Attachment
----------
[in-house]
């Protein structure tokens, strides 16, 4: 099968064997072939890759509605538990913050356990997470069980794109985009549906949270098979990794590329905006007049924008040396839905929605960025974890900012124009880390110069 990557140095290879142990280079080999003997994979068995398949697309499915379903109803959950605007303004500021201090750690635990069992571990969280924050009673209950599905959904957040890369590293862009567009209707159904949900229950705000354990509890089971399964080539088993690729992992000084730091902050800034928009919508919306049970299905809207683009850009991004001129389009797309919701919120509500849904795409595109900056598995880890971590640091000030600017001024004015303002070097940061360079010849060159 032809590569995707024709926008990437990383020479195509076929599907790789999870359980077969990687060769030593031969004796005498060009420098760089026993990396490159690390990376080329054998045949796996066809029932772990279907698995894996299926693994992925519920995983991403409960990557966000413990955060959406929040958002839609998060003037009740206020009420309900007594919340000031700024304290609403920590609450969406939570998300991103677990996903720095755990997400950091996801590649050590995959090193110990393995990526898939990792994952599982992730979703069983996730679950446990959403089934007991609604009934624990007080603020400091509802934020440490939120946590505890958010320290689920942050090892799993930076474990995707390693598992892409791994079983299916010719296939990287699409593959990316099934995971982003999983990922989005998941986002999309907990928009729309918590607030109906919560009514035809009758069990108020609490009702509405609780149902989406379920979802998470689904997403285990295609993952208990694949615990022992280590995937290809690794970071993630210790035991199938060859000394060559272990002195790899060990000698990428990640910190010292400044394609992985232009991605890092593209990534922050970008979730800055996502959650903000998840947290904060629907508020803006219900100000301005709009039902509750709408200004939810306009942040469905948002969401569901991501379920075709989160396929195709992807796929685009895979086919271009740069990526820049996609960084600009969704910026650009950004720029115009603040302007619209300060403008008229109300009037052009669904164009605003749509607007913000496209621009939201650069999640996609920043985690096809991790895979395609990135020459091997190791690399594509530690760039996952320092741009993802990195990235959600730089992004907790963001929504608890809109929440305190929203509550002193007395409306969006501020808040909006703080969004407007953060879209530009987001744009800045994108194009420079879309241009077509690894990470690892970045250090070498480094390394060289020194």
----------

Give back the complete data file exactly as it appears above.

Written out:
[in-house]
């Protein structure tokens, strides 16, 4: 099968064997072939890759509605538990913050356990997470069980794109985009549906949270098979990794590329905006007049924008040396839905929605960025974890900012124009880390110069 990557140095290879142990280079080999003997994979068995398949697309499915379903109803959950605007303004500021201090750690635990069992571990969280924050009673209950599905959904957040890369590293862009567009209707159904949900229950705000354990509890089971399964080539088993690729992992000084730091902050800034928009919508919306049970299905809207683009850009991004001129389009797309919701919120509500849904795409595109900056598995880890971590640091000030600017001024004015303002070097940061360079010849060159 032809590569995707024709926008990437990383020479195509076929599907790789999870359980077969990687060769030593031969004796005498060009420098760089026993990396490159690390990376080329054998045949796996066809029932772990279907698995894996299926693994992925519920995983991403409960990557966000413990955060959406929040958002839609998060003037009740206020009420309900007594919340000031700024304290609403920590609450969406939570998300991103677990996903720095755990997400950091996801590649050590995959090193110990393995990526898939990792994952599982992730979703069983996730679950446990959403089934007991609604009934624990007080603020400091509802934020440490939120946590505890958010320290689920942050090892799993930076474990995707390693598992892409791994079983299916010719296939990287699409593959990316099934995971982003999983990922989005998941986002999309907990928009729309918590607030109906919560009514035809009758069990108020609490009702509405609780149902989406379920979802998470689904997403285990295609993952208990694949615990022992280590995937290809690794970071993630210790035991199938060859000394060559272990002195790899060990000698990428990640910190010292400044394609992985232009991605890092593209990534922050970008979730800055996502959650903000998840947290904060629907508020803006219900100000301005709009039902509750709408200004939810306009942040469905948002969401569901991501379920075709989160396929195709992807796929685009895979086919271009740069990526820049996609960084600009969704910026650009950004720029115009603040302007619209300060403008008229109300009037052009669904164009605003749509607007913000496209621009939201650069999640996609920043985690096809991790895979395609990135020459091997190791690399594509530690760039996952320092741009993802990195990235959600730089992004907790963001929504608890809109929440305190929203509550002193007395409306969006501020808040909006703080969004407007953060879209530009987001744009800045994108194009420079879309241009077509690894990470690892970045250090070498480094390394060289020194």